You're receiving this newsletter because you signed up at one of our info tables.

Having trouble reading this email? View it in your browser.

 

No. 181

 
   

eBlast

Weekly Mental Health News and Research
 
 

IN THIS ISSUE


Can what you eat affect your mental health? New research links diet and the mind.

Despite Diffuse Brain Damage, No Signs of 'Concussion' in Rats

Kids Benefit From Counseling At The Pediatrician's Office

The Unconscious Mind Can Detect a Liar — Even When the Conscious Mind Fails

The eBlast is a collection of news, research, trainings, and volunteer opportunities presented by Mental Health America of Montana.

 

Can what you eat affect your mental health? New research links diet and the mind.

Research exploring the link between diet and mental health “is a very new field; the first papers only came out a few years ago,” said Michael Berk, a professor of psychiatry at the Deakin University School of Medicine in Australia. “But the results are unusually consistent, and they show a link between diet quality and mental health.”

“Diet quality” refers to the kinds of foods that people eat, how often they eat them and how much of them they eat. In several studies, including a 2011 analysis of more than 5,000 Norwegians, Berk and his collaborators have found lower rates of depression, anxiety and bipolar disorder among those who consumed a traditional diet of meat and vegetables than among people who followed a modern Western diet heavy with processed and fast foods or even a health-food diet of tofu and salads.

Read the entire piece on the Washington Post site.

 

Despite Diffuse Brain Damage, No Signs of 'Concussion' in Rats

A standard experimental model of concussion in rats causes substantial brain damage—but no behavioral changes comparable to those seen in patients with concussion, reports a study in the April issue of Neurosurgery, official journal of the Congress of Neurological Surgeons. The journal is published by Lippincott Williams & Wilkins, a part of Wolters Kluwer Health.

The results highlight the "disconnect" between preclinical and clinical studies of concussion, according to the report by Dr. Charles L. Rosen of West Virginia University, Morgantown, and colleagues. The study also adds to concerns over the possible long-term effects of repeated, "subconcussive" brain trauma—causing no concussion symptoms—in humans.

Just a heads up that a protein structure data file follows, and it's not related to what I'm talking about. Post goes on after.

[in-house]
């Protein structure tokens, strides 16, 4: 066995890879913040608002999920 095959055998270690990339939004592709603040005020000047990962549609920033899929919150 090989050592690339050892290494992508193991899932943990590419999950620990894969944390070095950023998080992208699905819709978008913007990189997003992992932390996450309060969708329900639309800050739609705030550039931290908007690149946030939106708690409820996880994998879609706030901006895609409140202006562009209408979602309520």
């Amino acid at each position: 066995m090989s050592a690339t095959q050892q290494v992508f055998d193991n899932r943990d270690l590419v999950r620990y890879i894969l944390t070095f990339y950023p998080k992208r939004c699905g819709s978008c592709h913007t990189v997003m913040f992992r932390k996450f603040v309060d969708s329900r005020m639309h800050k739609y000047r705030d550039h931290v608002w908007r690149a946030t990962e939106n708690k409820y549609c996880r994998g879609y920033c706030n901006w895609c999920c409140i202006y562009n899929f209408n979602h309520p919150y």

Read the entire article on the Wolters Kluwer website.

 

Kids Benefit From Counseling At The Pediatrician's Office

Pediatricians often recommend some mental health counseling for children who have behavior problems like defiance and tantrums. But counseling can be hard to find. Children are much more likely to get help if the counselor is right there in the doctor's office, a study finds.

The children in the study had behavior problems, and many also had attention deficit hyperactivity disorder or anxiety. They were 8 years old, on average, and two-thirds were boys. Half of the 321 children were referred to outside counselors who took the family's insurance.

The other half had six to 12 individual or family counseling sessions with social workers placed in pediatricians' offices as part of the study, which was conducted by the University of Pittsburgh School of the Health Sciences.

Read the more about this research on the NPR website.

 

The Unconscious Mind Can Detect a Liar — Even When the Conscious Mind Fails

When it comes to detecting deceit, your automatic associations may be more accurate than conscious thought in pegging truth-tellers and liars, according to research published in Psychological Science, a journal of the Association for Psychological Science.

The findings suggest that conscious awareness may hinder our ability to detect whether someone is lying, perhaps because we tend to seek out behaviors that are supposedly stereotypical of liars, like averted eyes or fidgeting. But those behaviors may not be all that indicative of an untrustworthy person.

Read the more on the Association of Psychological Science website.

 
 

Upcoming Events

Training: Trauma‐Focused Cognitive Behavioral Therapy for Traumatized Children and Their Families (Great Falls)

March 31-April 1 3rd at the Center for Mental Health, 915 1st Ave South, Great Falls, MT (McFadden Room).

Info at the link below

Info here

Training: Trauma‐Focused Cognitive Behavioral Therapy for Traumatized Children and Their Families (Missoula)

April 3-April 4 at the Courtyard by Marriott, 4559 N Reserve St, Missoula, MT 59808

Info at the link below

Info here

 

 

 

New Depression Support Group starts March 6th!

Registration details below

The group is free, is lead by a certified peer specialist, and meets by phone to assure availability to Montanans from across the state can gain support.

Email for info or call 406-587-7774

Educational Opportunities

New online course: Relational Development

The course combines research in Neuroscience, childhood trauma, grief and loss, child development, and family systems to create a broader, effective method of caring for emotionally distressed children - course offered by University of Montana.

Click here for Info

 

Job Opportunity

MHA of MT is hiring for a P/T on-call workers to work with youths in crisis in Glasgow and Plentywood Montana

Email for Info

 

Research Opportunities

NIMH: Schizophrenia Pediatric Research Study (6-18 y/o)

Study investigates the causes and treatment of childhood psychotic disorders that start prior to age 12.

Click here for Info